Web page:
Is Dark Energy Gobbling Dark Matter, and Slowing Universe's Expansion?
Astronomers using galaxy images like this one from the Sloan Digital Sky Survey to study the effects, and nature, mysterious dark energy.
Credit: Sloan Digital Sky Survey

Dark energy appears to be devouring dark matter and slowing the expansion of the cosmos, a new study suggests.

Dark matter makes up the backbone of the universe, and there is five times as much of it in the universe as regular matter that makes up the visible objects in the universe like planets and stars. Physicists have yet to directly detect dark matter and no one knows what it's made of. Scientists can only tell that it exists from its gravitational pull on regular matter. Now, the new research suggests that dark matter might be slowly disappearing before physicists have even caught a glimpse of it.

The culprit behind dark matter's disappearance, dark energy, makes up almost 70 percent of the universe. It's a force that works opposite gravity and physicists believe it is stretching the cosmos and making the universe continually expand. [Dark Matter Mystery Explained (Infographic)]

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Both dark matter and dark energy are poorly understood. That makes working with either very difficult, David Wands, director of the Institute of Cosmology and Gravitation at the University of Portsmouth in England, told Space.com. Wands and the team of researchers are proposing a new model for how dark energy interacts with dark matter and the rest of the universe.  

"If the dark energy is growing and dark matter is evaporating we will end up with a big, empty, boring Universe with almost nothing in it," Wands said in a statement

That's because dark matter provides a framework for things like galaxies and planets to form. The new findings suggest that framework is disappearing and slowing the growth of the universe.

A new model for the expanding cosmos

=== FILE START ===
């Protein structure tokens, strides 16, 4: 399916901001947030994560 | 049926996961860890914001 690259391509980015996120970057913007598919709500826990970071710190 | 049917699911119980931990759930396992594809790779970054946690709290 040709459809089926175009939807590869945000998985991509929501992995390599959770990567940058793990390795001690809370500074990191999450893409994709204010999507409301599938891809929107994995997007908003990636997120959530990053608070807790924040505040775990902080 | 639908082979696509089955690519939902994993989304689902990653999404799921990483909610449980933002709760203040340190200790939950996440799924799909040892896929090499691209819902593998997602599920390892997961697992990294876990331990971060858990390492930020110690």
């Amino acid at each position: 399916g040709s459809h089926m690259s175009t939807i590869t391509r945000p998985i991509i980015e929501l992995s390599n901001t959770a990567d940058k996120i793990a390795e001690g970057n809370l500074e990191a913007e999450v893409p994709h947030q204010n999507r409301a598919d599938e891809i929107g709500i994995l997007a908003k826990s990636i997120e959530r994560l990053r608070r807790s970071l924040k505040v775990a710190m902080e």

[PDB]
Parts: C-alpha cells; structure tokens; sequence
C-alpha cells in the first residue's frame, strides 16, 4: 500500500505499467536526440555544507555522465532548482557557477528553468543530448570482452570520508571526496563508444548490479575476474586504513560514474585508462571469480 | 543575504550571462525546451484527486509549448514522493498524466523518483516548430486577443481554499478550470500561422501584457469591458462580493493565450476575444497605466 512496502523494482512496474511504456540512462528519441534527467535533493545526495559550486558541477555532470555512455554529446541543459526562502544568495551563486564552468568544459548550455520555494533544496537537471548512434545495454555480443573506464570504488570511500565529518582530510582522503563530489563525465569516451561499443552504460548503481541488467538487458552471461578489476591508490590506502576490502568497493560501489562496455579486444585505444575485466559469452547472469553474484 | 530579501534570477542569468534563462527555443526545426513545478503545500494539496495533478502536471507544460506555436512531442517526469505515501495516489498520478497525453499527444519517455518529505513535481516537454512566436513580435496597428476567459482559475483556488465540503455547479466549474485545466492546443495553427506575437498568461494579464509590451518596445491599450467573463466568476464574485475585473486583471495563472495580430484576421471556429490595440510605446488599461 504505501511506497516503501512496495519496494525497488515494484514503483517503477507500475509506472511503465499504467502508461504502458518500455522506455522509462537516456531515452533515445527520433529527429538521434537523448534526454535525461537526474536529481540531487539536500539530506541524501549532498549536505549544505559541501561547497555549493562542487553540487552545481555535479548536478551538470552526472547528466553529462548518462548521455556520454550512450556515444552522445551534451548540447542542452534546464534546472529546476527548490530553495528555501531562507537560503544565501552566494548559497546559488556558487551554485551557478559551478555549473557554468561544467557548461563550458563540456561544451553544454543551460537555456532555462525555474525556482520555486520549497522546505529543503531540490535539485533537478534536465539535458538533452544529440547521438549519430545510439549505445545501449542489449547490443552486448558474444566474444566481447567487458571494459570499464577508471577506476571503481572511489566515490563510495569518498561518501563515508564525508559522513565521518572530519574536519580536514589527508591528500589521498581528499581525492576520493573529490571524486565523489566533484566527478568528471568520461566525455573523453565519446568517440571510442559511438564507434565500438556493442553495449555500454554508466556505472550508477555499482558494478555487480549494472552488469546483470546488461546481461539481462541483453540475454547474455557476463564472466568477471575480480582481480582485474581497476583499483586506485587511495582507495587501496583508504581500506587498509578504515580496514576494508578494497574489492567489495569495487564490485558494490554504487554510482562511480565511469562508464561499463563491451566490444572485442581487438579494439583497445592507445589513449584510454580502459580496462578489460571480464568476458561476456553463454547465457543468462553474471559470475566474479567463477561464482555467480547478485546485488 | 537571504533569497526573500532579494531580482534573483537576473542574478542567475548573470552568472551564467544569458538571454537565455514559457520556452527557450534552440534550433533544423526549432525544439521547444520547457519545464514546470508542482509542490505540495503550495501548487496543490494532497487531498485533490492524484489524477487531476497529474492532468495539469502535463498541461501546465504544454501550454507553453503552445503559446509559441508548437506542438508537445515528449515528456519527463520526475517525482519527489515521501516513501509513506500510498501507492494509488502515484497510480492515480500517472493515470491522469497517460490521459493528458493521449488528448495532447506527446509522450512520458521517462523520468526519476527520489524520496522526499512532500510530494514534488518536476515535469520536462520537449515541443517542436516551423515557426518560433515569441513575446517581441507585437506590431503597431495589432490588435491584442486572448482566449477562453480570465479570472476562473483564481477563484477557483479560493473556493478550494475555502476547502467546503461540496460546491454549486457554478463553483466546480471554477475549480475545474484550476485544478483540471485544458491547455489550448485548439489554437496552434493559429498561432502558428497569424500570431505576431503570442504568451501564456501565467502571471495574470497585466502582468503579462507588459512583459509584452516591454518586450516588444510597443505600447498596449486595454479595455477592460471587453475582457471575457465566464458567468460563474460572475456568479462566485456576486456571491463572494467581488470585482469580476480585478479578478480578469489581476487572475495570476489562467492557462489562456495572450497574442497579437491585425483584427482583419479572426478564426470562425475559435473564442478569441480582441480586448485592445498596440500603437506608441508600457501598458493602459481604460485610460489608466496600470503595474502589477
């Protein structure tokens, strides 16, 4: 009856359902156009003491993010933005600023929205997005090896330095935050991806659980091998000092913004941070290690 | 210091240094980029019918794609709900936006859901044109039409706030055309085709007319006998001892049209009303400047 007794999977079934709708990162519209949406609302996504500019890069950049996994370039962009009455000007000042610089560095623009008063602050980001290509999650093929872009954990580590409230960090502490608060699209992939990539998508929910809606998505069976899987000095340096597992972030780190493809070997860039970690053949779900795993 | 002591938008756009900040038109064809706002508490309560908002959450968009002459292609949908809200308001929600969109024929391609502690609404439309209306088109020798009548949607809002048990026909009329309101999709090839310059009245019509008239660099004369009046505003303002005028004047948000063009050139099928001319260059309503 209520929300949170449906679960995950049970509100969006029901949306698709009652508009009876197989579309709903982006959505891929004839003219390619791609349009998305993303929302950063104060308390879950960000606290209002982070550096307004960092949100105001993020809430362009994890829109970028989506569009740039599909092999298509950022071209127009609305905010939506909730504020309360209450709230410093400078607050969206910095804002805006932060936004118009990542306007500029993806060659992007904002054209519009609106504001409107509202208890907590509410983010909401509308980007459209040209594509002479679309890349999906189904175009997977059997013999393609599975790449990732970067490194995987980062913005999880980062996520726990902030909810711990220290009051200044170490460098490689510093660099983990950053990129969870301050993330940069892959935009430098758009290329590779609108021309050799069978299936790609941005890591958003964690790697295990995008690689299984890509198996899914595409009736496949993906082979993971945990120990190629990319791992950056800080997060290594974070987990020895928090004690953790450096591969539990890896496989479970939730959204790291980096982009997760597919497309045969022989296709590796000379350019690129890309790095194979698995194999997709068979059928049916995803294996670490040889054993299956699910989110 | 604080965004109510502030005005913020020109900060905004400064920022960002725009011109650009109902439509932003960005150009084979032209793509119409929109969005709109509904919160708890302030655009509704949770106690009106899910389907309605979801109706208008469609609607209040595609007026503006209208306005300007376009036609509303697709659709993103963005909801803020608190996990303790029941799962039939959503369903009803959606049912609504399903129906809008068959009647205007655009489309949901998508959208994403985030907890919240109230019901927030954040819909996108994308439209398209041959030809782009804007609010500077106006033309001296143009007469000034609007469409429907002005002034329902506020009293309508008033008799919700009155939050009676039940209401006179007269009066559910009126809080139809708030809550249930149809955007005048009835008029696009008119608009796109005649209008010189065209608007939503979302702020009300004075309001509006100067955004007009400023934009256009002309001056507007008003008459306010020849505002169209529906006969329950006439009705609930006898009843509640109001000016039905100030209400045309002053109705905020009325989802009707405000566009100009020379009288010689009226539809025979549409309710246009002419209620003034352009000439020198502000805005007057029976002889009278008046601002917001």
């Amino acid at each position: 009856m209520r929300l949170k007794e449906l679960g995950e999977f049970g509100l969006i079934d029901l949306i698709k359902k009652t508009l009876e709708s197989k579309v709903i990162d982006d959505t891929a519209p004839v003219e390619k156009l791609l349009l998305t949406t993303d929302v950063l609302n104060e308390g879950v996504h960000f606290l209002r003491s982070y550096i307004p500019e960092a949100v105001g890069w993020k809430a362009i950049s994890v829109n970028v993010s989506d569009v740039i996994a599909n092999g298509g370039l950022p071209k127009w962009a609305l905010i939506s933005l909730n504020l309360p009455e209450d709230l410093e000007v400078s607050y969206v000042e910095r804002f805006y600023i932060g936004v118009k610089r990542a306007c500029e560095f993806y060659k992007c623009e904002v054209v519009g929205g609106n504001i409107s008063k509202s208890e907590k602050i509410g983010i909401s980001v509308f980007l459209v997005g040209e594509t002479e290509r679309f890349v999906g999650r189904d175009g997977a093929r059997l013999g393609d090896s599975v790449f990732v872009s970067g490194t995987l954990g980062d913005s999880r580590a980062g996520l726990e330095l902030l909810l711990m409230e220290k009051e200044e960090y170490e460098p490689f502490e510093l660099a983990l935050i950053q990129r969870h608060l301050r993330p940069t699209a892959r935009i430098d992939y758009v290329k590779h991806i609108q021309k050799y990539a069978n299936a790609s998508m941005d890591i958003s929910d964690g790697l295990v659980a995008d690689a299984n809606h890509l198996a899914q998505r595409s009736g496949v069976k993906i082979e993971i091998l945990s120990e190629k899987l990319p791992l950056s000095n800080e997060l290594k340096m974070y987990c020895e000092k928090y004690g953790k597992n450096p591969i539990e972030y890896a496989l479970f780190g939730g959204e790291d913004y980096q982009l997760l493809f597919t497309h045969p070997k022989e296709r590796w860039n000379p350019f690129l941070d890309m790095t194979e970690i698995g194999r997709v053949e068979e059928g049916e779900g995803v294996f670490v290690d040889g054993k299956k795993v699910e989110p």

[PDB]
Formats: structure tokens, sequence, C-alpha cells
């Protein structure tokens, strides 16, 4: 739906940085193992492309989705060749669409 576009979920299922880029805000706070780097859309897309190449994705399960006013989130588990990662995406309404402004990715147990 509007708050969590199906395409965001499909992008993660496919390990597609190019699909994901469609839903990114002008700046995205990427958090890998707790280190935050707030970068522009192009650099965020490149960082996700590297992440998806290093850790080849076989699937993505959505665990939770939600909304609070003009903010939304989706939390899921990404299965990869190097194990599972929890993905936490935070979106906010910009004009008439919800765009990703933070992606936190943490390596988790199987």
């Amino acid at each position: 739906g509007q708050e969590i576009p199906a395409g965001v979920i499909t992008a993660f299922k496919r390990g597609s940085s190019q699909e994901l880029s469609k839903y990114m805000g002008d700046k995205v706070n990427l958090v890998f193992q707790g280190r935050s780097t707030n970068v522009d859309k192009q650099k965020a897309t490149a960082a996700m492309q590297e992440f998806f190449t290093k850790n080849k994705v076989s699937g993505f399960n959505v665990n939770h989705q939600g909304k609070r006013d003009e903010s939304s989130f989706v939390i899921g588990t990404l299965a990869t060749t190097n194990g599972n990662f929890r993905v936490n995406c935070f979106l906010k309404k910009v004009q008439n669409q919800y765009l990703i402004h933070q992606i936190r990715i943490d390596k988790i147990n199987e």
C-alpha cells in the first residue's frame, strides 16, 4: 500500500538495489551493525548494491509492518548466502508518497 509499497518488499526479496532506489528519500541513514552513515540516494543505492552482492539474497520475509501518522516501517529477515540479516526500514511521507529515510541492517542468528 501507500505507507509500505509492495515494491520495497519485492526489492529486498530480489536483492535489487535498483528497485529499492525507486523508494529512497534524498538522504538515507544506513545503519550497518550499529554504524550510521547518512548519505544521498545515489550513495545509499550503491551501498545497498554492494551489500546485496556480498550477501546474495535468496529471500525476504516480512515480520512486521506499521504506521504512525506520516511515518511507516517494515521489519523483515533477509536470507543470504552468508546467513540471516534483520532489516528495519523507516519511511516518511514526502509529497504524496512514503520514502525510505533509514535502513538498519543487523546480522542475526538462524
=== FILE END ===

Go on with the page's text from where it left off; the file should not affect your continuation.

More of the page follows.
The reigning model right now is called the Lambda Cold Dark Matter model, and it suggests that there is a constant amount of dark energyknown as the "cosmological constant." The model supports the idea that the universe has been expanding since the Big Bang and its expansion is fueled by dark energy.

Einstein originally came up with the cosmological constant to make his equations reflect the idea that the universe is static and staying the same size. Later on, when evidence started piling up that the universe is expanding, Einstein called the cosmological constant his "biggest blunder." However, physicists resurrected the idea when they realized that it could account for the huge amount of dark energy in the universe.

While previous studies have supported the cosmological constantmodel, there is evidence that the new data does not fit the model well. For example, the Planck satellite is measuring cosmic microwave background— a remnant of radiation left over from the Big Bang. But the data from the satellite doesn't match up perfectly with the cosmological constant model. In fact, much of the new data collected by this satellite and other experiments that measure how the universe is expanding seem to support a model that includes some kind of interaction between dark energy and dark matter, Wands said.

The new model that Wands and the team has proposed is one where the amount of dark energy is growing as it eats away at dark matter.

Is dark matter really disappearing?

Physicists have known for a while that data from Planck and other experiments doesn't match  with the cosmological constant model, said Mikhail Medvedev, a professor of plasma astrophysics and space physics at the University of Kansas who was not involved with the research. Dark matter decaying into dark energy could explain why the data doesn't fit, but it's only one possible explanation, he said.

"This is a hint — not a solid result yet — that should stimulate further observational studies," Medvedev said. "It may happen to be real, but it may well go away."

Wands said the model needs to be tested against more data. The model also doesn't predict that dark energy will suddenly swallow the entire universe. The interaction that the researchers describe is only between dark energy and dark matter, not regular matter.

"This interaction is in the dark sector only," Wands said. "It's a bit of math that we don't care so much about because it's not the stuff that we're made of, so it's not threatening to us."

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